When Warmer Temperatures Throw Off Gas Pumps, Consumers Pay

“In the summer time fuel gets hot and as the fuel gets hot the volume expands, but the energy does not,” says a new report from NPR. The basic idea is that while the volume of fuel expands and contracts, the amount of potential energy within the gas stays the same. A gallon of gas at 80 degrees won’t push a car as far as a gallon of gas at 60 degrees.

The difference is about 1%, enough to force wholesalers to sell “temperature adjusted” gas. If you gas is hot, the gas station owners get more of it for the same price. Not so with a gas pump. You pay the same for gas no matter what temperature it is.

NPR says the House of Representatives estimate you’re losing $2 billion dollars a year to expanded gas. Fuel companies say the winter months even it out. NPR also points out that “summer” gas (a different blend required by the EPA) actually has more energy per gallon…about 1-2% more.

Nevertheless, there’s a raging debate going on in several southern states about whether the nations gas station pumps should be retrofitted to adjust for temperature changes. If you’re lucky enough to live in Hawaii this doesn’t concern you; Hawaii is the only state to adjust for warmer gas.

Heat Throws Off Gas Pumps, and Motorists Pay [NPR]
(Photo: moorsteen)


Edit Your Comment

  1. mrmysterious says:

    This is all well and good, but all the gas station around me store their gas in underground tanks, so isn’t that temperature pretty consistent year round?

  2. j-o-h-n says:

    Will this stupid rumor EVER die!?!

    Yes, gasoline, like pretty much every liquid expands as the temp goes up — but the amount is so small you will never notice it!!!

    The reason gas formulations change by season is gas vaporizes easier at higher temps.

  3. alpha says:

    fill up in the morning and you’ll negate any warming (and thus expansion) that may occur.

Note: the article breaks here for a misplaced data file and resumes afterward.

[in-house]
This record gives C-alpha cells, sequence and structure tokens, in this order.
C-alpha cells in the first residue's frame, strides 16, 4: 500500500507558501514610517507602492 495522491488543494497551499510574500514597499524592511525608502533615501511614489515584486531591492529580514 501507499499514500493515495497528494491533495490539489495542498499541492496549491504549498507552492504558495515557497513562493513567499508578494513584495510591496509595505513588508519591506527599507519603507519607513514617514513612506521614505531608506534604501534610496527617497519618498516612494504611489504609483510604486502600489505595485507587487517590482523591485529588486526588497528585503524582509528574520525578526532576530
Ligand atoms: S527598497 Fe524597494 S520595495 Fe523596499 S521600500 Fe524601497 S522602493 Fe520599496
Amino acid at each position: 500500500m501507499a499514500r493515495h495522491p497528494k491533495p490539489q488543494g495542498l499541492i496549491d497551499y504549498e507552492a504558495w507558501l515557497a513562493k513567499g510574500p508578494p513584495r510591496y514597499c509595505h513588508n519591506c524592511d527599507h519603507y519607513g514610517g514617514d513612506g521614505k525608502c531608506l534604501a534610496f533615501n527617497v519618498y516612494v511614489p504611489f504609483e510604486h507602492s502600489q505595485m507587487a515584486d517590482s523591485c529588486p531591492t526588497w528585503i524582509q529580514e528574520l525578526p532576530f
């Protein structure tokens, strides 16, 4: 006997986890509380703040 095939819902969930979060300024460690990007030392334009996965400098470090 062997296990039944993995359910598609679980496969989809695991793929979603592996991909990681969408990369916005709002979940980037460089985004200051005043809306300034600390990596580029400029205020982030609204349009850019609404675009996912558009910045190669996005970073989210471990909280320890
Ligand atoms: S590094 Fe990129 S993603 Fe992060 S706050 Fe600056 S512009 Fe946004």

and J-O-H-N is right, the amount is quite small because liquids are relatively incompressible. I’d say you probably get cheated more by inaccurate (purposely) pumps than thermal expansion.

  4. mrestko says:

    I took physics a few years back and I rounded quite a bit when I was working through the problem. But I just went and found the record high and low temperatures for Chicago and the thermal expansion coefficient for gasoline. The difference in volume between 105ºF and -23ºF is only 0.07 gal (i.e. 7%). But you have to remember that those are unrealistic extremes since gas is stored underground and in actuality the difference would be so small as to be irrelevant.

  5. SonoranSam says:

    As we exchange email postings, the National Conference on Weights and Measures is meeting in Utah to discuss this very issue.

    Several states allow temperature compensation for wholesale fuel deliveries. As you note, Hawaii arbitrarily added a few cubic inches to a gallon of gas, a solution that only works there, where temperatures are uniform year-round.

    In hot weather states, gas pump temperatures can reach as high as 105 degrees in the current triple-digit heat. At that temperature, every consumer who buys 15 gallons of gas is losing about $1.30-$1.50 in lost energy.

    The oil industry hates automatic temperature compensation. They’ve been fighting it for decades – literally.

    Except for Canada, where in cold weather, consumers get more energy as gasoline contracts. In Canada, big oil think Automatic Temperature Compensation is a fine idea – and Canadian law mandates it.

    Ain’t that a coincidence?

  6. Jacquilynne says:

    Up in Canada — where the problem is mainly the opposite, that gas compression in longer winters would give consumers an advantage — we already have temperature adjusted gas pumps. Apparently yours is not the only government beholden to the gas companies.

  7. Jasmo says:

    well, seeing as we’ve been “victim” to this since, well, since we’ve been using gasoline in engines, isn’t it a little late to start griping?

  8. Chicago7 says:

    Hey, in the winter went it goes below freezing, the gas is denser then, right?

  9. nweaver says:

    THey temperature compensate the tankers because they swing in temperature ALOT and are dealing with large quantities.

    There is no point temperature compensating the pumps themselves, because the underground tanks are pretty constant in temperature year round.